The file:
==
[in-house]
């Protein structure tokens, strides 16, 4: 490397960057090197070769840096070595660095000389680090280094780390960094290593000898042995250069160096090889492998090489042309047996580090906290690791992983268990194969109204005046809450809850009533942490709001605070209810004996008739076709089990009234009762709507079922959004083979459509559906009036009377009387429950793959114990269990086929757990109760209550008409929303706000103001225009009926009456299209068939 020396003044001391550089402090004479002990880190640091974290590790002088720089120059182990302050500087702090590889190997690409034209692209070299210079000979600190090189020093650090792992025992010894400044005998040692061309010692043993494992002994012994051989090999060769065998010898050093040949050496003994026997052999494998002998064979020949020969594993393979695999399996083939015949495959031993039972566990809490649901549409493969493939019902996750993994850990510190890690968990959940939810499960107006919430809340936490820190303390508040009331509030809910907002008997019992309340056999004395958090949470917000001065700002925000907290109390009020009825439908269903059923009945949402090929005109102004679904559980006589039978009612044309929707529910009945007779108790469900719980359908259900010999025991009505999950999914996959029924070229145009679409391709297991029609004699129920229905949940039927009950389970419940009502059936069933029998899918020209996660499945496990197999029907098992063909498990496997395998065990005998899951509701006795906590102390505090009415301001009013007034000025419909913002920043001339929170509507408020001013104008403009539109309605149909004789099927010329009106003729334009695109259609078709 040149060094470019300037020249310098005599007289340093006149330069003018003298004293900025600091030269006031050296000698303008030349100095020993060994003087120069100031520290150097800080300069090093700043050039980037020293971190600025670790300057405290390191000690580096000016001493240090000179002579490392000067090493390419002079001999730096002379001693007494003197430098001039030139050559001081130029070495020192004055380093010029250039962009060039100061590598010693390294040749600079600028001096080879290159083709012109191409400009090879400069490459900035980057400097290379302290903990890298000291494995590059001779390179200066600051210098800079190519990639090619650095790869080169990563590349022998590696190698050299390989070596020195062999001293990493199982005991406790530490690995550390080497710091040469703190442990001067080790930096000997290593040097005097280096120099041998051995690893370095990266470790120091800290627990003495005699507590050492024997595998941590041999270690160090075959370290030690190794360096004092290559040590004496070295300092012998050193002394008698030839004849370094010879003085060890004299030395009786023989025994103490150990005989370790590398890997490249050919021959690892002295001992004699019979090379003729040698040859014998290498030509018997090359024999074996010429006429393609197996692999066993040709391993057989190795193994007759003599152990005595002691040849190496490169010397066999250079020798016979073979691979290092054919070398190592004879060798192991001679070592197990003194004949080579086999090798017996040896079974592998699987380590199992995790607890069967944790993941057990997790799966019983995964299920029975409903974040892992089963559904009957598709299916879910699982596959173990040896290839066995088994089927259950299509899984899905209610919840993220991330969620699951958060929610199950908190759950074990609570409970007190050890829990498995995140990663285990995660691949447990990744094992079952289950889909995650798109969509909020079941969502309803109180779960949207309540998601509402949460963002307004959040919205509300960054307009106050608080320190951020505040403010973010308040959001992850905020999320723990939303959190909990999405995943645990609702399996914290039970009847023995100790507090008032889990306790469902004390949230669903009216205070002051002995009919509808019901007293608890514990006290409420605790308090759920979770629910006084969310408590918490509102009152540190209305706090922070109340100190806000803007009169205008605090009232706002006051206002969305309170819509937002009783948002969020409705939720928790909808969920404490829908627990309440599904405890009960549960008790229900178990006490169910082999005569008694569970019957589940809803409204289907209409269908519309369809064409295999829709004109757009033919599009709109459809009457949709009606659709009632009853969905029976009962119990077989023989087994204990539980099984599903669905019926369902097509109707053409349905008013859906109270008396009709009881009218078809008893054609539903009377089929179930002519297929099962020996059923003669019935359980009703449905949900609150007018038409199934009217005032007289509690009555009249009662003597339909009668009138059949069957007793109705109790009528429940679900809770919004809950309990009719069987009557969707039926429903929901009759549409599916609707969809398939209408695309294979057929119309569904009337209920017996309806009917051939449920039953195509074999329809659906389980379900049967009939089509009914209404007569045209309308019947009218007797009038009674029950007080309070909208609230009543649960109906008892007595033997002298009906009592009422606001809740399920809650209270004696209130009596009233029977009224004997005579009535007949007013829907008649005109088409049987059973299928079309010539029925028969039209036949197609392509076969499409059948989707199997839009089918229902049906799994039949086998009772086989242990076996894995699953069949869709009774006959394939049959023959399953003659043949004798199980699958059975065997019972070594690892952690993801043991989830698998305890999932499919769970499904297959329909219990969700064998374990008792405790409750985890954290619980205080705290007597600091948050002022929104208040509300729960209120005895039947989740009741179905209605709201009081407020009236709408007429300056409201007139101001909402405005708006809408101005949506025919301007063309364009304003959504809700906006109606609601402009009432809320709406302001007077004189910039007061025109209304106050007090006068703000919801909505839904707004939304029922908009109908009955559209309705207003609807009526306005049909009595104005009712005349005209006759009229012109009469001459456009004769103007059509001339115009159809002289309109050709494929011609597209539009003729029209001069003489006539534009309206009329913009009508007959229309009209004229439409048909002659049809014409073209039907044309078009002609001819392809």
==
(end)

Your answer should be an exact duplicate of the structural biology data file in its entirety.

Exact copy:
[in-house]
């Protein structure tokens, strides 16, 4: 490397960057090197070769840096070595660095000389680090280094780390960094290593000898042995250069160096090889492998090489042309047996580090906290690791992983268990194969109204005046809450809850009533942490709001605070209810004996008739076709089990009234009762709507079922959004083979459509559906009036009377009387429950793959114990269990086929757990109760209550008409929303706000103001225009009926009456299209068939 020396003044001391550089402090004479002990880190640091974290590790002088720089120059182990302050500087702090590889190997690409034209692209070299210079000979600190090189020093650090792992025992010894400044005998040692061309010692043993494992002994012994051989090999060769065998010898050093040949050496003994026997052999494998002998064979020949020969594993393979695999399996083939015949495959031993039972566990809490649901549409493969493939019902996750993994850990510190890690968990959940939810499960107006919430809340936490820190303390508040009331509030809910907002008997019992309340056999004395958090949470917000001065700002925000907290109390009020009825439908269903059923009945949402090929005109102004679904559980006589039978009612044309929707529910009945007779108790469900719980359908259900010999025991009505999950999914996959029924070229145009679409391709297991029609004699129920229905949940039927009950389970419940009502059936069933029998899918020209996660499945496990197999029907098992063909498990496997395998065990005998899951509701006795906590102390505090009415301001009013007034000025419909913002920043001339929170509507408020001013104008403009539109309605149909004789099927010329009106003729334009695109259609078709 040149060094470019300037020249310098005599007289340093006149330069003018003298004293900025600091030269006031050296000698303008030349100095020993060994003087120069100031520290150097800080300069090093700043050039980037020293971190600025670790300057405290390191000690580096000016001493240090000179002579490392000067090493390419002079001999730096002379001693007494003197430098001039030139050559001081130029070495020192004055380093010029250039962009060039100061590598010693390294040749600079600028001096080879290159083709012109191409400009090879400069490459900035980057400097290379302290903990890298000291494995590059001779390179200066600051210098800079190519990639090619650095790869080169990563590349022998590696190698050299390989070596020195062999001293990493199982005991406790530490690995550390080497710091040469703190442990001067080790930096000997290593040097005097280096120099041998051995690893370095990266470790120091800290627990003495005699507590050492024997595998941590041999270690160090075959370290030690190794360096004092290559040590004496070295300092012998050193002394008698030839004849370094010879003085060890004299030395009786023989025994103490150990005989370790590398890997490249050919021959690892002295001992004699019979090379003729040698040859014998290498030509018997090359024999074996010429006429393609197996692999066993040709391993057989190795193994007759003599152990005595002691040849190496490169010397066999250079020798016979073979691979290092054919070398190592004879060798192991001679070592197990003194004949080579086999090798017996040896079974592998699987380590199992995790607890069967944790993941057990997790799966019983995964299920029975409903974040892992089963559904009957598709299916879910699982596959173990040896290839066995088994089927259950299509899984899905209610919840993220991330969620699951958060929610199950908190759950074990609570409970007190050890829990498995995140990663285990995660691949447990990744094992079952289950889909995650798109969509909020079941969502309803109180779960949207309540998601509402949460963002307004959040919205509300960054307009106050608080320190951020505040403010973010308040959001992850905020999320723990939303959190909990999405995943645990609702399996914290039970009847023995100790507090008032889990306790469902004390949230669903009216205070002051002995009919509808019901007293608890514990006290409420605790308090759920979770629910006084969310408590918490509102009152540190209305706090922070109340100190806000803007009169205008605090009232706002006051206002969305309170819509937002009783948002969020409705939720928790909808969920404490829908627990309440599904405890009960549960008790229900178990006490169910082999005569008694569970019957589940809803409204289907209409269908519309369809064409295999829709004109757009033919599009709109459809009457949709009606659709009632009853969905029976009962119990077989023989087994204990539980099984599903669905019926369902097509109707053409349905008013859906109270008396009709009881009218078809008893054609539903009377089929179930002519297929099962020996059923003669019935359980009703449905949900609150007018038409199934009217005032007289509690009555009249009662003597339909009668009138059949069957007793109705109790009528429940679900809770919004809950309990009719069987009557969707039926429903929901009759549409599916609707969809398939209408695309294979057929119309569904009337209920017996309806009917051939449920039953195509074999329809659906389980379900049967009939089509009914209404007569045209309308019947009218007797009038009674029950007080309070909208609230009543649960109906008892007595033997002298009906009592009422606001809740399920809650209270004696209130009596009233029977009224004997005579009535007949007013829907008649005109088409049987059973299928079309010539029925028969039209036949197609392509076969499409059948989707199997839009089918229902049906799994039949086998009772086989242990076996894995699953069949869709009774006959394939049959023959399953003659043949004798199980699958059975065997019972070594690892952690993801043991989830698998305890999932499919769970499904297959329909219990969700064998374990008792405790409750985890954290619980205080705290007597600091948050002022929104208040509300729960209120005895039947989740009741179905209605709201009081407020009236709408007429300056409201007139101001909402405005708006809408101005949506025919301007063309364009304003959504809700906006109606609601402009009432809320709406302001007077004189910039007061025109209304106050007090006068703000919801909505839904707004939304029922908009109908009955559209309705207003609807009526306005049909009595104005009712005349005209006759009229012109009469001459456009004769103007059509001339115009159809002289309109050709494929011609597209539009003729029209001069003489006539534009309206009329913009009508007959229309009209004229439409048909002659049809014409073209039907044309078009002609001819392809």